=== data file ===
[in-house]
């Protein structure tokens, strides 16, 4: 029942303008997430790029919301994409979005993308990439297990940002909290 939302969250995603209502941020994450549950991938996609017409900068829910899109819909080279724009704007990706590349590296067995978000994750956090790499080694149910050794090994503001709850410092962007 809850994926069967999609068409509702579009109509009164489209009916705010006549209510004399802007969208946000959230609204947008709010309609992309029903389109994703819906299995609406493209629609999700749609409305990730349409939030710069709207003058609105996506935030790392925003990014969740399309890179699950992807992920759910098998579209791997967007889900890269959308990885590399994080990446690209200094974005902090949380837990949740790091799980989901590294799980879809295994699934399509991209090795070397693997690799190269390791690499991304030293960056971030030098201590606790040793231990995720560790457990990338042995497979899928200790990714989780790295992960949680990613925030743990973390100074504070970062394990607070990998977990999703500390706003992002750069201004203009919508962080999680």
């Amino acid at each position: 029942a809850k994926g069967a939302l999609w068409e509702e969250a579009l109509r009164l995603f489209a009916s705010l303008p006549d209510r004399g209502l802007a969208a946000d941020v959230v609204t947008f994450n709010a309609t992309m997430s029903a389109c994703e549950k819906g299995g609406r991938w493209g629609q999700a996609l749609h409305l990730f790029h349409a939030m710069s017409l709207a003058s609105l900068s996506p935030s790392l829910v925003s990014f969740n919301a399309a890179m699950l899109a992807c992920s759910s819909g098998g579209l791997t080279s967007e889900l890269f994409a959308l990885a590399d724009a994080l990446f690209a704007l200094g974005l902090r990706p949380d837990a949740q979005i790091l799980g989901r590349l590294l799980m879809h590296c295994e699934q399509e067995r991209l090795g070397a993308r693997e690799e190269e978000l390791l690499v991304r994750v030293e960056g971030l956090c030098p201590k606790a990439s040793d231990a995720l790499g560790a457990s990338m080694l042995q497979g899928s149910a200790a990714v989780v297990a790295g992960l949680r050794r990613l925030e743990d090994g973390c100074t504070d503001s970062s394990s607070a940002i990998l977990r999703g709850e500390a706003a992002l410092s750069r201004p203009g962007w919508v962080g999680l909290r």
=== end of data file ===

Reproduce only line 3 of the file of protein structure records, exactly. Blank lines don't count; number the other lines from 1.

């Amino acid at each position: 029942a809850k994926g069967a939302l999609w068409e509702e969250a579009l109509r009164l995603f489209a009916s705010l303008p006549d209510r004399g209502l802007a969208a946000d941020v959230v609204t947008f994450n709010a309609t992309m997430s029903a389109c994703e549950k819906g299995g609406r991938w493209g629609q999700a996609l749609h409305l990730f790029h349409a939030m710069s017409l709207a003058s609105l900068s996506p935030s790392l829910v925003s990014f969740n919301a399309a890179m699950l899109a992807c992920s759910s819909g098998g579209l791997t080279s967007e889900l890269f994409a959308l990885a590399d724009a994080l990446f690209a704007l200094g974005l902090r990706p949380d837990a949740q979005i790091l799980g989901r590349l590294l799980m879809h590296c295994e699934q399509e067995r991209l090795g070397a993308r693997e690799e190269e978000l390791l690499v991304r994750v030293e960056g971030l956090c030098p201590k606790a990439s040793d231990a995720l790499g560790a457990s990338m080694l042995q497979g899928s149910a200790a990714v989780v297990a790295g992960l949680r050794r990613l925030e743990d090994g973390c100074t504070d503001s970062s394990s607070a940002i990998l977990r999703g709850e500390a706003a992002l410092s750069r201004p203009g962007w919508v962080g999680l909290r």